New analysis confirms harmful ‘forever chemicals’ at Utah military bases — The Deseret News #PFAS

PFAS contamination in the U.S. via ewg.org. [Click the map to go to the website.]

From The Deseret News (Amy Joi O’Donoghue):

A new analysis confirms drinking water or groundwater contamination at 328 installations across the country that have levels of “forever chemicals” that never break down and pose health risks.

Three of those incidences of contamination were confirmed in Utah including at Hill Air Force Base, Camp Williams and the Salt Lake City International Airport…

While these water samples may be confined to groundwater, the organization emphasized concerns over the adequacy of treatment for private wells and noncommunity providers that deliver water to a variety of facilities that include campgrounds.

Another four sites in Utah — all military — are suspected of having levels of forever chemicals because of the Pentagon’s use of a particular type of firefighting foam…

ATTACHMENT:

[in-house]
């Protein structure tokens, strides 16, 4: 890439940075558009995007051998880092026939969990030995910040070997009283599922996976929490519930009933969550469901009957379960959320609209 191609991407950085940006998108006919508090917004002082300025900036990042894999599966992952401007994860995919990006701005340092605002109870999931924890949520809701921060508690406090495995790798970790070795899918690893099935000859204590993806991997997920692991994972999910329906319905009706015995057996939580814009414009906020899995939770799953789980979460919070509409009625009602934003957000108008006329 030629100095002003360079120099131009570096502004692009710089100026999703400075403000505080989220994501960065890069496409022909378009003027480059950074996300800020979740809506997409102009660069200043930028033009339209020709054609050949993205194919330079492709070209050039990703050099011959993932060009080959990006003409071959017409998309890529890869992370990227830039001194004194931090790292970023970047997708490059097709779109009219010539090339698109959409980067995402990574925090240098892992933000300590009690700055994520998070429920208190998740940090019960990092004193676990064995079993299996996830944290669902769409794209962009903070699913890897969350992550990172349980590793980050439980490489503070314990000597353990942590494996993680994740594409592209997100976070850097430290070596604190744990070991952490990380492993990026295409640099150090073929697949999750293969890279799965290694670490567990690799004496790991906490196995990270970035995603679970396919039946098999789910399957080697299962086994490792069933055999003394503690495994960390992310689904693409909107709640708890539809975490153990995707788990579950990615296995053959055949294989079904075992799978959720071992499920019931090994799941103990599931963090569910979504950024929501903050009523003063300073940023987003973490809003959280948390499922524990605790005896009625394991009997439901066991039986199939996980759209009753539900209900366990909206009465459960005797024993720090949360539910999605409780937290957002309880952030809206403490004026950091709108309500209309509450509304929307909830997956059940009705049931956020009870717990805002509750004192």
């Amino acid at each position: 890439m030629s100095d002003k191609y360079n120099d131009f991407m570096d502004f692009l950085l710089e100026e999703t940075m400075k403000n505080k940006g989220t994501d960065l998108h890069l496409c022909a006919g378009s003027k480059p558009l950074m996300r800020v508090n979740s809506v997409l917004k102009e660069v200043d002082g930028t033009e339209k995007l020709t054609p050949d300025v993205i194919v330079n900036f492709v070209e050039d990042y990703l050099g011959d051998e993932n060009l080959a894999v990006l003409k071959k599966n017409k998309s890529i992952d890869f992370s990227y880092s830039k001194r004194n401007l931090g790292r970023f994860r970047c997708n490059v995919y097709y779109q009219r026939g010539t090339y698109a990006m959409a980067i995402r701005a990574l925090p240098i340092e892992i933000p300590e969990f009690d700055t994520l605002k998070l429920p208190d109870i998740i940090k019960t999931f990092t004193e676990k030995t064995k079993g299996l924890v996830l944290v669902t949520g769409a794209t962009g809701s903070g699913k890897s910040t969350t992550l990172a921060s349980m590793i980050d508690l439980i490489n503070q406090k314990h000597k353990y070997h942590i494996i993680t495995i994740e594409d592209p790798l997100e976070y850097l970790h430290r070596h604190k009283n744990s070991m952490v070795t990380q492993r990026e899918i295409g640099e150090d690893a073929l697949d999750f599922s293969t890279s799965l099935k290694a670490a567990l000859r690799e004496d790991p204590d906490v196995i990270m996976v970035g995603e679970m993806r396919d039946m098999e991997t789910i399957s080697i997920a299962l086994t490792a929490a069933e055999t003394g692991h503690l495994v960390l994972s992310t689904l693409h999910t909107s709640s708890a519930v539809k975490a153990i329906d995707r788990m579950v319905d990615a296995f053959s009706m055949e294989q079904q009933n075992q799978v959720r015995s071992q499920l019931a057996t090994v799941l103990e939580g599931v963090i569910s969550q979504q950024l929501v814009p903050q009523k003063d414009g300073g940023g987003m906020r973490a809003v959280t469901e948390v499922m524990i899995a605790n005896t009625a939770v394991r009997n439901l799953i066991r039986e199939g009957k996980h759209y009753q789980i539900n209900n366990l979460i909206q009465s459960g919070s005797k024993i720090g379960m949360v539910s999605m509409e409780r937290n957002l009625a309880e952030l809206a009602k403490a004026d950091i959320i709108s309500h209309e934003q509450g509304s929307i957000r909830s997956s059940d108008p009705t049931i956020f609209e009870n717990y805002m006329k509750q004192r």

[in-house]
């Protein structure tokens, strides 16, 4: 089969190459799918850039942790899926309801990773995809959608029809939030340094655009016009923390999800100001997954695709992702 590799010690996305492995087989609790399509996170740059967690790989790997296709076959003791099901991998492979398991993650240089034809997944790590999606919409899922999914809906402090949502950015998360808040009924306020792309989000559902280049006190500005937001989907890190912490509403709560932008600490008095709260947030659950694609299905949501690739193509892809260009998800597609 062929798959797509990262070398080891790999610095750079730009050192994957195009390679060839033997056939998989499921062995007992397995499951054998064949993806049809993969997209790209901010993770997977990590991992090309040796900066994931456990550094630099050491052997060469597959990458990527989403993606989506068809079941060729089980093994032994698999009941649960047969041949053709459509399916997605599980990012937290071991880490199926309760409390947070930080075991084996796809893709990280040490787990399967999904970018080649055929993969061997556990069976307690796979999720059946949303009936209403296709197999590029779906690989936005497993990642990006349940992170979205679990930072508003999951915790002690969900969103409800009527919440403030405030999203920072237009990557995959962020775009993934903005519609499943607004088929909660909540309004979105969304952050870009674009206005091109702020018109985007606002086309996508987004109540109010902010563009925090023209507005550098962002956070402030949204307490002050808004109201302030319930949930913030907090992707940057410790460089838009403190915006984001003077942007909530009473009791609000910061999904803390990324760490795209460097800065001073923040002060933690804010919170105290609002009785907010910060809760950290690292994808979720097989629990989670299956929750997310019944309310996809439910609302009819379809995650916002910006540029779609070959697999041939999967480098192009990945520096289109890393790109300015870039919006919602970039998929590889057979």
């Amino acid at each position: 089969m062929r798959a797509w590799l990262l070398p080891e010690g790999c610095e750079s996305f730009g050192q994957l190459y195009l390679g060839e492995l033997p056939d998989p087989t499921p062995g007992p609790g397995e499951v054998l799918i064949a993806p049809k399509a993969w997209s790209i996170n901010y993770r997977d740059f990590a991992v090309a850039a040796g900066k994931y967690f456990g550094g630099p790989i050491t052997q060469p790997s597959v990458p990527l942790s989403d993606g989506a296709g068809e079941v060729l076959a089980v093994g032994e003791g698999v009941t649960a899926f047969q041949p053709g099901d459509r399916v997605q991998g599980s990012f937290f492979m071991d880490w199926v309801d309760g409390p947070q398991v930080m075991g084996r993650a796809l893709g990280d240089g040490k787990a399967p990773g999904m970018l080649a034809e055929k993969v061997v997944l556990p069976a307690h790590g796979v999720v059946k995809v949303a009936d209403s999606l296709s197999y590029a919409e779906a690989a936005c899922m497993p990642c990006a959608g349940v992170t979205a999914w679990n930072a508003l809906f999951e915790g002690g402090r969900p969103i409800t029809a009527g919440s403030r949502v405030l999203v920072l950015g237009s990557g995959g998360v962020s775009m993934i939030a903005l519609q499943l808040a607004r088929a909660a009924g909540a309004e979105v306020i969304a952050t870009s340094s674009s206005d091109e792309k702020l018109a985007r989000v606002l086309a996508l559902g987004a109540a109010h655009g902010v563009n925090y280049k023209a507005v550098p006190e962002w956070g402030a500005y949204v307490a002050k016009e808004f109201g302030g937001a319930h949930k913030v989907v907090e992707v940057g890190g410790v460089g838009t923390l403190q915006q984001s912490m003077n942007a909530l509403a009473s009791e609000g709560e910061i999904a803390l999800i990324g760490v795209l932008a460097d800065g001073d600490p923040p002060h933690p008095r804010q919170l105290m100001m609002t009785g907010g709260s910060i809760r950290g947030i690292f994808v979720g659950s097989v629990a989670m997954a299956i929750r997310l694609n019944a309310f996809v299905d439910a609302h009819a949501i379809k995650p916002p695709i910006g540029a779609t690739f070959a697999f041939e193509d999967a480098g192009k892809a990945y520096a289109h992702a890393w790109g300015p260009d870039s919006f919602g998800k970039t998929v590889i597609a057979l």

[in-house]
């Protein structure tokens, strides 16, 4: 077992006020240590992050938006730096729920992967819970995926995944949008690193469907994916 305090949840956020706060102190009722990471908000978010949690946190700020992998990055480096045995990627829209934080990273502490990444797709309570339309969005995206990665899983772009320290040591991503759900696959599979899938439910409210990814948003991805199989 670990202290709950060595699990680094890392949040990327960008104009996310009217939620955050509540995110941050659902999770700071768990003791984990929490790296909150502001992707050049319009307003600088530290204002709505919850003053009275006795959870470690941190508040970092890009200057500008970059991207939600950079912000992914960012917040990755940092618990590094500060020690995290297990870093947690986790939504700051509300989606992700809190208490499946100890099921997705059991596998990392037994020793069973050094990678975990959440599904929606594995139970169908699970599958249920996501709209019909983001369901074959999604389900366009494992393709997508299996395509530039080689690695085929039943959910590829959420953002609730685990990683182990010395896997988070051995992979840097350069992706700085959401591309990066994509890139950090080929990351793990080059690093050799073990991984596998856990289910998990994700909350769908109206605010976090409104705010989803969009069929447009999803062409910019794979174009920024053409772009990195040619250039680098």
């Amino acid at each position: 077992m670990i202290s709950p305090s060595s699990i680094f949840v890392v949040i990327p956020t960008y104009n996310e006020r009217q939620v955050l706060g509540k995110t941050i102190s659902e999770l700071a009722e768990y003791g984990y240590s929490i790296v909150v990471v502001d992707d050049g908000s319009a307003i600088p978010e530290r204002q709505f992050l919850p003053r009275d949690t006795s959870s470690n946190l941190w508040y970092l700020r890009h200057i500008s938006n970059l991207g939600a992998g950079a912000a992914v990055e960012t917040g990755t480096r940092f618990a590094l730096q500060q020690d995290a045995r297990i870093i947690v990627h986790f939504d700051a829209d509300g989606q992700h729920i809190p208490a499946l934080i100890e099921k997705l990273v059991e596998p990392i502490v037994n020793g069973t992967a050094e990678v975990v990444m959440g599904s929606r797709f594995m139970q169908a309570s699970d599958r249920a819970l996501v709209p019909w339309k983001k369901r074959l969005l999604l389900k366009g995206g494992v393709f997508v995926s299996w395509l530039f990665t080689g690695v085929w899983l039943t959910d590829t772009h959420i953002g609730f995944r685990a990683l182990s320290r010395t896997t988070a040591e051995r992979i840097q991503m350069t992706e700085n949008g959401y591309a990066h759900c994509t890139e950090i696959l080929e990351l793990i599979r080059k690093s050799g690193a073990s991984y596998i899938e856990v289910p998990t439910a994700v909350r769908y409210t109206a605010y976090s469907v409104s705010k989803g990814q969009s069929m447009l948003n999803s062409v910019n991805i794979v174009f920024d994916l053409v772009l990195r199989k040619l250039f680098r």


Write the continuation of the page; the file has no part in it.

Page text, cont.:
Testing of drinking water systems in Utah showed no levels of the chemicals above the EPA standard and there is no history of the chemicals being manufactured in Utah, according to the agency.

From The Desert Sun (Mark Olalde):

The environmental nonprofit’s analysis found more than 100 sites in California that were potentially discharging PFAS into air or water in the process of manufacturing sheet metal for planes, paint, semiconductors, petroleum products and numerous other goods.

Many of these sit clustered in the Los Angeles metropolitan area. Several sites that are believed to be releasing PFAS were found farther east near Riverside and San Bernardino.

EWG and some politicians accused the U.S. Environmental Protection Agency of falling asleep at the wheel and failing to police industries that have been producing these chemicals since the 1940s.

“We’ve seen a systematic approach by the Trump administration to decimate the EPA’s obligations under the legislation that has previously been passed,” Rouda said.

In February 2019, the EPA unveiled its PFAS Action Plan to begin addressing contamination. This February, the EPA published an update, which said it was partnering on cleanup efforts in 30 states and Washington, D.C., and that it was making $15 million available for more research.

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